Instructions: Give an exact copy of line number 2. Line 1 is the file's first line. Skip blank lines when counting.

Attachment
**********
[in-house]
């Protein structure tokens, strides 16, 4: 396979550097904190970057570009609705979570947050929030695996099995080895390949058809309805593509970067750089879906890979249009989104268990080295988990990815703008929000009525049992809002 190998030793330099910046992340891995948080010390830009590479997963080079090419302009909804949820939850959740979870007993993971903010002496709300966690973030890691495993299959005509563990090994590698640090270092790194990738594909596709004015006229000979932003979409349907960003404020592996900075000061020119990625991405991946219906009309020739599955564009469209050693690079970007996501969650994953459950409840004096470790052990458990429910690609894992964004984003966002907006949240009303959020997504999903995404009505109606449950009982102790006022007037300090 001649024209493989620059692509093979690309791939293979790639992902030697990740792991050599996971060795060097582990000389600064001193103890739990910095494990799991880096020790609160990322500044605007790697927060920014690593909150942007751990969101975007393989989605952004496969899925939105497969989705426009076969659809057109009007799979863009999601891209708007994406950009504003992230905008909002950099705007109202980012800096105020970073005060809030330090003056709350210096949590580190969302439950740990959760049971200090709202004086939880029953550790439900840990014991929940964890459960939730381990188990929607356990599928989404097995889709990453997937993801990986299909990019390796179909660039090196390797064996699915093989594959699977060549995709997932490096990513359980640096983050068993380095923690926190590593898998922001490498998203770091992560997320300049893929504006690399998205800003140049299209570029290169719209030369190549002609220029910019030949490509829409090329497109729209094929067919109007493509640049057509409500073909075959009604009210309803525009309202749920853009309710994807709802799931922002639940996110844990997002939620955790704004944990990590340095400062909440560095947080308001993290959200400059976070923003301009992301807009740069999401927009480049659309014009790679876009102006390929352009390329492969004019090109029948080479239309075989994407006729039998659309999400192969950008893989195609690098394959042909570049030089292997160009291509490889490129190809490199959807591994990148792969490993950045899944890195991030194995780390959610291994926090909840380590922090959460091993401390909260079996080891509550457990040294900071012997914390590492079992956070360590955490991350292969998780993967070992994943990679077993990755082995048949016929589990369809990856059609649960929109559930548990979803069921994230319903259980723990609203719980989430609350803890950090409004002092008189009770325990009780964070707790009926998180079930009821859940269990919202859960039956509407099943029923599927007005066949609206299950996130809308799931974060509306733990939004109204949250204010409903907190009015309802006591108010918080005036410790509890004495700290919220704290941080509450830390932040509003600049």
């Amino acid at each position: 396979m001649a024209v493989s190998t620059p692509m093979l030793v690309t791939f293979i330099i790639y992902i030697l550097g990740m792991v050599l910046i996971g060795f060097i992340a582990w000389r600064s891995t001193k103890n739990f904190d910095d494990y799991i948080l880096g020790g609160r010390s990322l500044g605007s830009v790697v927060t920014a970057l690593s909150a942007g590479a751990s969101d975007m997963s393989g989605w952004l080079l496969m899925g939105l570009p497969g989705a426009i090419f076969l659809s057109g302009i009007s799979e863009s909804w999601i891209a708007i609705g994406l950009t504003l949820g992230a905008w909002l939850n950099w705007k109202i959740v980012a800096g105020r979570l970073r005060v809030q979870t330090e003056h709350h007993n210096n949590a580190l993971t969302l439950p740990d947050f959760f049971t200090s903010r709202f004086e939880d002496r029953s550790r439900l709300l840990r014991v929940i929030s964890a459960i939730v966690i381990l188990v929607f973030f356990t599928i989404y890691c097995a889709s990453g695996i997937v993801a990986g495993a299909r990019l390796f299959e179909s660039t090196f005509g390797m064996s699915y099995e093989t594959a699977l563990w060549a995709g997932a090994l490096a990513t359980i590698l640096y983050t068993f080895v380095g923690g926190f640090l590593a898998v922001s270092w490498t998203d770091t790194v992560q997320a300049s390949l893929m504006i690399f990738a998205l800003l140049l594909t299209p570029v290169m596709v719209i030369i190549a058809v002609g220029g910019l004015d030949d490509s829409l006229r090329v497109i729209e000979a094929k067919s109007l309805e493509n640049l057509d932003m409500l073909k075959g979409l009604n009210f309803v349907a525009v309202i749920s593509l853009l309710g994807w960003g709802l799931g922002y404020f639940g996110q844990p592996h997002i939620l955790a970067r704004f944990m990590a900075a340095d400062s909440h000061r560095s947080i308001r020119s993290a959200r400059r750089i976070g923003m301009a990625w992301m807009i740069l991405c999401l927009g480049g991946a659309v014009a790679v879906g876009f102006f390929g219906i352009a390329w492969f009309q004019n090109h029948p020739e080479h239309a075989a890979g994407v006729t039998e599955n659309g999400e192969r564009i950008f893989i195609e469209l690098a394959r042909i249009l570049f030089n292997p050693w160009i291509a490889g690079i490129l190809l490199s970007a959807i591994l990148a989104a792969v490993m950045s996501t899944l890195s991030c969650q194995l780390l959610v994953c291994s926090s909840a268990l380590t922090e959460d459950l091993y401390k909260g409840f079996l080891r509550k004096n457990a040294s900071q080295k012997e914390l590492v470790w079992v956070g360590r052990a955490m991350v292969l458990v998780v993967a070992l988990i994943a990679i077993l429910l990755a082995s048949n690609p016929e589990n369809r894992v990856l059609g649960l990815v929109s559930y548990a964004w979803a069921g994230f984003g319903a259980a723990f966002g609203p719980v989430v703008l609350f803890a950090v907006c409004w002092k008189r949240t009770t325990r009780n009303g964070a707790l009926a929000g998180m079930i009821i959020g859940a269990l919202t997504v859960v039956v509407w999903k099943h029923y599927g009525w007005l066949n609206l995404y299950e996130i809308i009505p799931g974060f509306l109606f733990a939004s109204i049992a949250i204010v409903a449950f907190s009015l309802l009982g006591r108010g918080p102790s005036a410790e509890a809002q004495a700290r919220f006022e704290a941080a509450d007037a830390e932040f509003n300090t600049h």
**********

């Protein structure tokens, strides 16, 4: 396979550097904190970057570009609705979570947050929030695996099995080895390949058809309805593509970067750089879906890979249009989104268990080295988990990815703008929000009525049992809002 190998030793330099910046992340891995948080010390830009590479997963080079090419302009909804949820939850959740979870007993993971903010002496709300966690973030890691495993299959005509563990090994590698640090270092790194990738594909596709004015006229000979932003979409349907960003404020592996900075000061020119990625991405991946219906009309020739599955564009469209050693690079970007996501969650994953459950409840004096470790052990458990429910690609894992964004984003966002907006949240009303959020997504999903995404009505109606449950009982102790006022007037300090 001649024209493989620059692509093979690309791939293979790639992902030697990740792991050599996971060795060097582990000389600064001193103890739990910095494990799991880096020790609160990322500044605007790697927060920014690593909150942007751990969101975007393989989605952004496969899925939105497969989705426009076969659809057109009007799979863009999601891209708007994406950009504003992230905008909002950099705007109202980012800096105020970073005060809030330090003056709350210096949590580190969302439950740990959760049971200090709202004086939880029953550790439900840990014991929940964890459960939730381990188990929607356990599928989404097995889709990453997937993801990986299909990019390796179909660039090196390797064996699915093989594959699977060549995709997932490096990513359980640096983050068993380095923690926190590593898998922001490498998203770091992560997320300049893929504006690399998205800003140049299209570029290169719209030369190549002609220029910019030949490509829409090329497109729209094929067919109007493509640049057509409500073909075959009604009210309803525009309202749920853009309710994807709802799931922002639940996110844990997002939620955790704004944990990590340095400062909440560095947080308001993290959200400059976070923003301009992301807009740069999401927009480049659309014009790679876009102006390929352009390329492969004019090109029948080479239309075989994407006729039998659309999400192969950008893989195609690098394959042909570049030089292997160009291509490889490129190809490199959807591994990148792969490993950045899944890195991030194995780390959610291994926090909840380590922090959460091993401390909260079996080891509550457990040294900071012997914390590492079992956070360590955490991350292969998780993967070992994943990679077993990755082995048949016929589990369809990856059609649960929109559930548990979803069921994230319903259980723990609203719980989430609350803890950090409004002092008189009770325990009780964070707790009926998180079930009821859940269990919202859960039956509407099943029923599927007005066949609206299950996130809308799931974060509306733990939004109204949250204010409903907190009015309802006591108010918080005036410790509890004495700290919220704290941080509450830390932040509003600049």